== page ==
Wednesday, March 2, 2011

Kadafi loyalists, rebels fight for control of Libyan oil facility,0,1334768.story

Government forces attack a key oil facility and air base in rebel-controlled Port Brega, their first offensive in eastern Libya since rebel fighters took control.

By David Zucchino, Borzou Daragahi, Raja Abdulrahim, Los Angeles Times

Reporting from Benghazi, Tripoli and Ajdabiya,

Libyan government forces launched a counterattack against a key oil facility and air base in rebel-controlled eastern Libya on Wednesday morning as Moammar Kadafi vowed to "fight until the last man and woman."

The attack on Port Brega, about 100 miles south of the rebel stronghold of Benghazi, was the first offensive by Kadafi loyalists in eastern Libya since the region fell to rebel fighters 10 days ago. It triggered an escalation in the conflict as hundreds of untrained young men and poorly equipped soldiers stormed out of Benghazi to help rebels try to repulse the government advance.

State-run TV claimed that the government seized the huge Sirte Oil Co. complex in Port Brega, as well as a nearby air base. Rebel commanders in Benghazi said their fighters drove Kadafi's men back and took the area. But Ahmed Jerksi, Sirte Oil manager, told the Associated Press that Kadafi forces had retaken control of the facility.

With the area engulfed in fighting, reporters who drove down the coastal highway were unable to sort out the conflicting claims.

A government warplane attacked a major weapons depot outside Ajdabiya, an opposition-controlled city 50 miles north of Port Brega. The attack appeared to miss the depot — at least the fourth time in the last 10 days that airstrikes there have failed.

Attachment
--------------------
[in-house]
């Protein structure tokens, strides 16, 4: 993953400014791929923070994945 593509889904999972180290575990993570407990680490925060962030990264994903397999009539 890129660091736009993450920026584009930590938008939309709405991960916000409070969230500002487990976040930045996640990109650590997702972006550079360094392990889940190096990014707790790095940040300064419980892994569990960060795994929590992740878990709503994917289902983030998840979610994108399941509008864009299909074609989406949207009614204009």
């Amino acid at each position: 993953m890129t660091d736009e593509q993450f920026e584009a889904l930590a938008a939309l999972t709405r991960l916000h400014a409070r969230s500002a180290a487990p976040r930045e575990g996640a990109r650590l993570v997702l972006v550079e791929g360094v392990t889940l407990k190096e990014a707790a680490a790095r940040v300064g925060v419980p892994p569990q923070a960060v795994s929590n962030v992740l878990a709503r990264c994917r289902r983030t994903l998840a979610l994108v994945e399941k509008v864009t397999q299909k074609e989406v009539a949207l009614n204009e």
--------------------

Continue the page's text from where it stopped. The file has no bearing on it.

Kadafi, in a combative speech to loyalists and the foreign media in Tripoli, said he had ordered the airstrike to prevent opposition "terrorists" from using the weapons.

Rebels reported a second airstrike against opposition fighters battling government forces near a university along the coast in Port Brega.

Two U.S. warships entered the Suez Canal bound for the Mediterranean, and Western governments were discussing a possible no-fly zone over Libya in support of the opposition.

Get dispatches from Times correspondents around the globe delivered to your inbox with our daily World newsletter. Sign up »

Kadafi warned of civil war, saying, "This will lead to a bloody war and thousands of Libyans will die if America and NATO enter Libya."

Port Brega lies at the edge of the area controlled by opposition fighters along the 600-mile coastal highway between Benghazi and Tripoli. The oil and gas complex feeds natural-gas pipelines that supply the energy needs of major eastern cities as well as Tripoli, according to workers at the complex.